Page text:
the center because there’s nothing to slow you down! So you’re

You’re pulled equally

going quickly, but you aren’t getting faster and faster anymore.

directions.



in all



“Stuff” is

all or mostly

below you.



But now you’re through the center, what happens

next? What would you feel? What’s it like? You

already know that gravity is important and that its

influence depends on where you and the earth are

compared to each other. So - what happens next?



You continue at

the same speed.



What do you think happens after you pass through the center

of the earth? Do you continue at the same speed? Do you start

falling faster? Do you slow down? How far do you think you

keep falling? Or do you think something else happens?



“Stuff” is all

around you.



Write things on your

sketch to help explain!



Draw a picture then write down any ideas you have.



Hint: Think about where the majority

of the earth’s “stuff” is when you’re

at various points in the tunnel.

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a land down under



Center of the earth.



More ‘stuff’ above

you than below you.



What do you think happens after you pass through the center of the

earth? Do you continue at the same speed? Do you start falling faster? Do

you slow down? How far do you think you keep falling? Or do you think

something else happens?

Draw a picture then write down any ideas you have.



I think that after passing through the center there starts to be

more Earth above you than there is below you.

This acts a bit like brakes - you’re moving away from the center

but gravity’s attracting you back in. The further from the center

you are, the more Earth’s above you, so the more you slow down.

I think you’ll be moving slower and slower until you reach the other

side of the tunnel.



I thought that gravity always

speeds you up when you fall. Now

you’re saying it can slow you down?



A:



Things are always attracted towards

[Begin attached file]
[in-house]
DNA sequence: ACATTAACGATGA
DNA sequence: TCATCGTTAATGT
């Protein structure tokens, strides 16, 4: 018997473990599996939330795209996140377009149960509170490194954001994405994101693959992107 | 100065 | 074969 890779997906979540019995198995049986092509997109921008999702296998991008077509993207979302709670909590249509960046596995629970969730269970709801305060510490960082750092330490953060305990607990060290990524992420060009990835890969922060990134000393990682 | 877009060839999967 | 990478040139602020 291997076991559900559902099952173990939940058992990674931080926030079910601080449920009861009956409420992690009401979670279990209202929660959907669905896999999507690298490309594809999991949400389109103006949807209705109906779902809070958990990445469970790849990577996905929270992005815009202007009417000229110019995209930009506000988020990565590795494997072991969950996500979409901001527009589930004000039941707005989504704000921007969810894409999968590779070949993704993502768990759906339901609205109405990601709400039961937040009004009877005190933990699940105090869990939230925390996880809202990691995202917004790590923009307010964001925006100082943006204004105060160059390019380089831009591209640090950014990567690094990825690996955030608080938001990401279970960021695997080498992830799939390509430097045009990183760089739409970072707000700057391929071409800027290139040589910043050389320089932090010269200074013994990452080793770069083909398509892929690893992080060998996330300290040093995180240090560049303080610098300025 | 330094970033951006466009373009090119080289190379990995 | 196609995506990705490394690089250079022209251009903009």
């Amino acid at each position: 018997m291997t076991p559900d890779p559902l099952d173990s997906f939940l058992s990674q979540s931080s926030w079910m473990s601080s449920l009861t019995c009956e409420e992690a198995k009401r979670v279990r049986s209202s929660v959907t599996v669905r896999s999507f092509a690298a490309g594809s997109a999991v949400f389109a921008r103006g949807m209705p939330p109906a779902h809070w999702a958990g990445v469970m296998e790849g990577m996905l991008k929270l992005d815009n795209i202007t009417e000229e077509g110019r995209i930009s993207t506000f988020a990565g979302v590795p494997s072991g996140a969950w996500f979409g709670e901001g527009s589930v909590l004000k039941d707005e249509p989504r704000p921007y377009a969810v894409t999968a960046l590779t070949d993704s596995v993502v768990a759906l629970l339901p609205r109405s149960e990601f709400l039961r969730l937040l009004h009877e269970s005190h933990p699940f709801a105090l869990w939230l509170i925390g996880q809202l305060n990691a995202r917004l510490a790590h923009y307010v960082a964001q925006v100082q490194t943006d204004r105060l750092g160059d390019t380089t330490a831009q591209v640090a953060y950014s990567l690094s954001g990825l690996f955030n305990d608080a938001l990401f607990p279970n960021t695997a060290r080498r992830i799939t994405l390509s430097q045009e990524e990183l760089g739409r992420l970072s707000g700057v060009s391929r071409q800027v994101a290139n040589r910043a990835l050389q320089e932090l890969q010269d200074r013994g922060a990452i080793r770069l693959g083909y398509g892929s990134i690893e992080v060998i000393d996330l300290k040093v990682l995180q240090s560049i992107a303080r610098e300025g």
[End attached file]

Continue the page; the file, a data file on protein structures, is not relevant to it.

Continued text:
each other by gravity. Whether you’re

already moving away from the earth

or moving towards it, you’ll always be

attracted towards the center of the earth.



Q:



But that doesn’t say anything

about speeding up or slowing down!



A:



You need to think about the speed

and direction you’re already traveling in.

If you throw a ball up, it’s moving away

from the center of the earth, and it gets

slower. When it comes back down again,

it’s moving towards the center of the earth,

and it gets faster.



Slowing down

even more.



This is an EXTREME,

another ‘special point!’



You should never be

afraid to ask questions!



Q:



Slowing down.



It looks like you’re always

attracted towards the center, right?



You’re always attracted towards

the center unless you’re already

in the center.

Right. When you’re on the surface at the

start, there’s a lot more Earth under you

than there is on top of you, and you’re

attracted towards the center. This makes you

speed up.

When you’re in the center, the attractions all

cancel each other out, and you keep going at

the same speed.

As you move through the center towards

the other side, there’s more and more Earth

above you than there is below you. So you

start being attracted back towards the center,

which slows you down.



12   Chapter 1